Innovate or Die: The Danger of Ignoring Your Aging Infrastructure

21 Oct 2014
Aging Infrastructure


It’s a common theme across all industries: Old systems die hard. Every time a new technology comes along boasting features like scalability or elastic instincts, it gets crushed by arcane security concerns or used-­up back ends that are strung together by the digital equivalent of duct tape. In company after company, the CTO is at war with the CIO, who doesn’t communicate with the CMO, causing a back-end infrastructure pile up. For many companies, it’s innovate or die. Even established giants like Microsoft, Oracle and Dell are wisely scrambling to modernize their stacks, because they know kicking that can down the road will cause an even bigger world of problems.

However, while complex, deciding to innovate tech stacks isn’t as expensive and painful as many would think. “When Companies  go to implement something new for employees or consumers, they have this weird idea that they have to pull old data into newer things,” says Marc Boudria, lead solutions engineer for Chaotic Moon. “But you can innovate and create an idea, work out the bugs, work through that stuff, and create logical patches for the back-end infrastructure based on a future-first thought process, and being pre-emptive about it is a lot less costly than having to react to failures.” The tricky part is integrating the backend without the consumer ever knowing. No one wants to see the digital sausage being made. Companies just need to make it happen more efficiently.


Smart companies like Illinois-based John Deere also understand the deeper issues and are also investing in modernizing their stacks – while being especially careful with legacy data. Payroll and HR applications aren’t getting touched—that’s a rabbit hole too deep to penetrate—but other business-related information involving products and services is finally entering the present century for safety, speed and, in many cases, savings on technology services. “Granted, they’re spending money now,” Boudria says, “but the long-term is that they’re not paying IBM or Oracle money for storing data that they don’t need. Enterprise is ill-served by metadata. It breaks down, disappears, can’t be found, can’t logically have connections made. It had to be that way 20 years ago, but it doesn’t have to be that way anymore.”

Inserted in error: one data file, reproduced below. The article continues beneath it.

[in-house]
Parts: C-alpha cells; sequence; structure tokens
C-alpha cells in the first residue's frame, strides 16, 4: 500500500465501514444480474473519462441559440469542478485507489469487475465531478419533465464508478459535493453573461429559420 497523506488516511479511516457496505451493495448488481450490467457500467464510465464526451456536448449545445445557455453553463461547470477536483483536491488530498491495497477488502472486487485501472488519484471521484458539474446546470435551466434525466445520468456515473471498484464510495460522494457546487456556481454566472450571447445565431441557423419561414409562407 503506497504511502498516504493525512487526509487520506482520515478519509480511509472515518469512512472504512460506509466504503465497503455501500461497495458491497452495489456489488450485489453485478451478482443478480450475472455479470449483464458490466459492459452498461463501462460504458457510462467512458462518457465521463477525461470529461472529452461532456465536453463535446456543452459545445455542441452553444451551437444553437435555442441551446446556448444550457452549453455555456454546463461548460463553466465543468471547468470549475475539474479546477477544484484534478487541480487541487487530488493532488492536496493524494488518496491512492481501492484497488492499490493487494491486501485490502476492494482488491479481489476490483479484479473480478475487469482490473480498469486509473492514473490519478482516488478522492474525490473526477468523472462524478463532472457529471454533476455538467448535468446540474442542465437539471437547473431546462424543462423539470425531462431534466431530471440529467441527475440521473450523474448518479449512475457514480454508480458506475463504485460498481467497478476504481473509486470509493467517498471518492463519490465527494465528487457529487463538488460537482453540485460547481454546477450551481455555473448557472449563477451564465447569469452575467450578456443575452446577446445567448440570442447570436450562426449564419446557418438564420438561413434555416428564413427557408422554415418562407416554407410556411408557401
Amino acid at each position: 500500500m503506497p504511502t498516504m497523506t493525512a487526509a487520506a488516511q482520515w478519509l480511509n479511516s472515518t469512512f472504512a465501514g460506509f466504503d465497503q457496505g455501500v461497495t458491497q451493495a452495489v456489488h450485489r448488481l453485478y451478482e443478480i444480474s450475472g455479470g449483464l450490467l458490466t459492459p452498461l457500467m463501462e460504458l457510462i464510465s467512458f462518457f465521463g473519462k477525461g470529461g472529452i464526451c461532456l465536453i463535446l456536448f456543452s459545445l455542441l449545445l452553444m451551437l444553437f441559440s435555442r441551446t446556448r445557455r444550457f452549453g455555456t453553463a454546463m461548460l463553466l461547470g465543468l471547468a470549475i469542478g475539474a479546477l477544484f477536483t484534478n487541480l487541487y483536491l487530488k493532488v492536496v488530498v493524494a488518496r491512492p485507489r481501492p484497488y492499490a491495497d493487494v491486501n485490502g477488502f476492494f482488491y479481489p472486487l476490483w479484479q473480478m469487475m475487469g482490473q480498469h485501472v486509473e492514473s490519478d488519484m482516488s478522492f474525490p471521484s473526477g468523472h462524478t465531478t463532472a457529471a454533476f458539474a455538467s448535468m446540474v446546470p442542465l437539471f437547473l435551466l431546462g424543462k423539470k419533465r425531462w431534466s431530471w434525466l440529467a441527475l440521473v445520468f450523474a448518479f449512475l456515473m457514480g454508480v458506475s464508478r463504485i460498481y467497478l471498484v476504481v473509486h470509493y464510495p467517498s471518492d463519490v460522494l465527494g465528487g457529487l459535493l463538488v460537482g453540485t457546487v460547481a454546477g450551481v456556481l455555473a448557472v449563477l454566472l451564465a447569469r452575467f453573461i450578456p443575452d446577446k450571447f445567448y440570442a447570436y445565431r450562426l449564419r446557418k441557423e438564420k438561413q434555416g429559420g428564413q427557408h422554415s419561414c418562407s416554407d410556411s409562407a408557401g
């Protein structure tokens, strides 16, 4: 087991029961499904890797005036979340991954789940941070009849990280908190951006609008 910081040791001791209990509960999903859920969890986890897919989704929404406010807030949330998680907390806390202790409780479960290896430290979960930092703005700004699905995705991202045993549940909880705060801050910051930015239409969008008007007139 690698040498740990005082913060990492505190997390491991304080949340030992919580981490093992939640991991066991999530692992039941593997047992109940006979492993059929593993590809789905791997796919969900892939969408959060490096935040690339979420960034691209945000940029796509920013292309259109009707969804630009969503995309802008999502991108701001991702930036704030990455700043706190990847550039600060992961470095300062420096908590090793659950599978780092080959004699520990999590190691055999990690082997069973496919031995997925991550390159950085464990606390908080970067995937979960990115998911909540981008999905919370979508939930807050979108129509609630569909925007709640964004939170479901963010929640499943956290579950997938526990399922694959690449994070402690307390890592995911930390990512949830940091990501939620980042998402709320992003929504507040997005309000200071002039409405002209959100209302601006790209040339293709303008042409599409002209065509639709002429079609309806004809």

Successful enterprises need to expose their services in a way that at least resembles open sourcing. “The companies that are moving forward are not being exclusive and proprietary,” says Boudria. “Intel is exclusive and proprietary. The opposite side of that note is A&B, which wants to create unified ways and unified platforms to talk to GPUs. They’d be happy to have their clients talk to each other.”


Companies with old infrastructures are paying huge workforces just to patch and maintain them. Everything is mission-critical, all the time. It’s hard to innovate when you’re stuck in an IT slog. Developers find themselves forced into work-arounds for ancient stacks, using countless add-ons and connectors—and even then the systems crash half the time. Having 18 different versions of Java on your servers, all of them proprietary, doesn’t make for an efficient operation. It’s the digital equivalent of a rotting foundation. “Twenty years ago, these service layers may have made sense,” say Boudria, “but now so many have gotten slow and  stagnant that they can’t be ignored any longer. Unfortunately, in a lot of cases, they pull us in after something big has is failing or has failed. That’s the danger.”


Fortunately, companies can make their platforms more agnostic to code bases by setting them up to use modern service layers more effectively. In other words, if they’re open and flexible to change, it can be possible. They don’t have to be intimidated by Microsoft-run databases from 1997.


1. Get all the company stakeholders to understand the role of a back end: what it does and how it functions.

2. Have a forward-­thinking conversation with the creative side of things, an IT developer and also a business analyst. Find out what every aspect of your company’s needs, and integrate those needs accordingly.

3. Determine service offerings and demographics. Come up with a list of what needs to be built.

In other words, content should determine infrastructure, not the other way around. “We’re not starting at the back end and trying to work out,” Boudria says. “We’re starting at the experience end and working backward.” By continually trying to integrate and patch old systems, companies are stifling the tech innovation they need to thrive and compete— but they can change. All they need is an open-minded attitude and the right tech partners. The solutions are available, if companies just reach for them. The choice to innovate or die is completely up to a company in the throes of the technological divide, but the clock is ticking.

Chaos Theory is a Chaotic Moon Studios publication. We are a creative technology studio in Austin, TX obsessed with creating innovative user-centered design and developing intelligent custom software for the world’s biggest and best brands. To engage us about a potential project, send an email to